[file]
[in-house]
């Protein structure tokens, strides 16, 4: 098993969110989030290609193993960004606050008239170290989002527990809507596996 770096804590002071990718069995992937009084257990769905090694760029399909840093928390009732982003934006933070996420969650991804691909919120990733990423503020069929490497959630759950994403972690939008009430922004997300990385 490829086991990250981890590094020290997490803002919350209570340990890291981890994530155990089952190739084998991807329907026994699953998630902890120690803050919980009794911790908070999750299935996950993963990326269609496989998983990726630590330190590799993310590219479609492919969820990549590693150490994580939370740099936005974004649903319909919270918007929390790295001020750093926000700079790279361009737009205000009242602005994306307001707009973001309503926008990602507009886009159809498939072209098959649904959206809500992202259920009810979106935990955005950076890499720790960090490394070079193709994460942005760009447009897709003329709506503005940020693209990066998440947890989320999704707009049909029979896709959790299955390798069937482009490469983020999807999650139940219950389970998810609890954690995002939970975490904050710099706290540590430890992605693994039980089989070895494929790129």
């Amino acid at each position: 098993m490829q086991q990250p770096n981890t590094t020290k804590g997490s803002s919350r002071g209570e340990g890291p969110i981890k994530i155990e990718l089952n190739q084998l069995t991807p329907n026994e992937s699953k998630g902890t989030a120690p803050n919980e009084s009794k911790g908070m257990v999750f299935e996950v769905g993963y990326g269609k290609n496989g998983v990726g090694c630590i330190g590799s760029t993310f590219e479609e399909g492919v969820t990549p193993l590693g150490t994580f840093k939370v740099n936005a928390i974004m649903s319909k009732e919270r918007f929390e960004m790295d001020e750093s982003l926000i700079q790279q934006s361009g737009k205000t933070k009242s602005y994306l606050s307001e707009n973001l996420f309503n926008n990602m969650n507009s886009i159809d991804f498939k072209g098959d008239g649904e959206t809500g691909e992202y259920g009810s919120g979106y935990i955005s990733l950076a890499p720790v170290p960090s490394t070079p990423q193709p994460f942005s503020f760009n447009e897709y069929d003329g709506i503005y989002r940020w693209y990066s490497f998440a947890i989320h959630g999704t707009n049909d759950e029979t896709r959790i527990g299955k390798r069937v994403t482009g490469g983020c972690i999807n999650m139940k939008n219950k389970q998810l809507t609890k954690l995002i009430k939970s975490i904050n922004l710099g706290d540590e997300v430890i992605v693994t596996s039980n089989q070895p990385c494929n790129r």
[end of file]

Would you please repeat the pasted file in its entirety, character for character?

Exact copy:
[in-house]
């Protein structure tokens, strides 16, 4: 098993969110989030290609193993960004606050008239170290989002527990809507596996 770096804590002071990718069995992937009084257990769905090694760029399909840093928390009732982003934006933070996420969650991804691909919120990733990423503020069929490497959630759950994403972690939008009430922004997300990385 490829086991990250981890590094020290997490803002919350209570340990890291981890994530155990089952190739084998991807329907026994699953998630902890120690803050919980009794911790908070999750299935996950993963990326269609496989998983990726630590330190590799993310590219479609492919969820990549590693150490994580939370740099936005974004649903319909919270918007929390790295001020750093926000700079790279361009737009205000009242602005994306307001707009973001309503926008990602507009886009159809498939072209098959649904959206809500992202259920009810979106935990955005950076890499720790960090490394070079193709994460942005760009447009897709003329709506503005940020693209990066998440947890989320999704707009049909029979896709959790299955390798069937482009490469983020999807999650139940219950389970998810609890954690995002939970975490904050710099706290540590430890992605693994039980089989070895494929790129």
């Amino acid at each position: 098993m490829q086991q990250p770096n981890t590094t020290k804590g997490s803002s919350r002071g209570e340990g890291p969110i981890k994530i155990e990718l089952n190739q084998l069995t991807p329907n026994e992937s699953k998630g902890t989030a120690p803050n919980e009084s009794k911790g908070m257990v999750f299935e996950v769905g993963y990326g269609k290609n496989g998983v990726g090694c630590i330190g590799s760029t993310f590219e479609e399909g492919v969820t990549p193993l590693g150490t994580f840093k939370v740099n936005a928390i974004m649903s319909k009732e919270r918007f929390e960004m790295d001020e750093s982003l926000i700079q790279q934006s361009g737009k205000t933070k009242s602005y994306l606050s307001e707009n973001l996420f309503n926008n990602m969650n507009s886009i159809d991804f498939k072209g098959d008239g649904e959206t809500g691909e992202y259920g009810s919120g979106y935990i955005s990733l950076a890499p720790v170290p960090s490394t070079p990423q193709p994460f942005s503020f760009n447009e897709y069929d003329g709506i503005y989002r940020w693209y990066s490497f998440a947890i989320h959630g999704t707009n049909d759950e029979t896709r959790i527990g299955k390798r069937v994403t482009g490469g983020c972690i999807n999650m139940k939008n219950k389970q998810l809507t609890k954690l995002i009430k939970s975490i904050n922004l710099g706290d540590e997300v430890i992605v693994t596996s039980n089989q070895p990385c494929n790129r």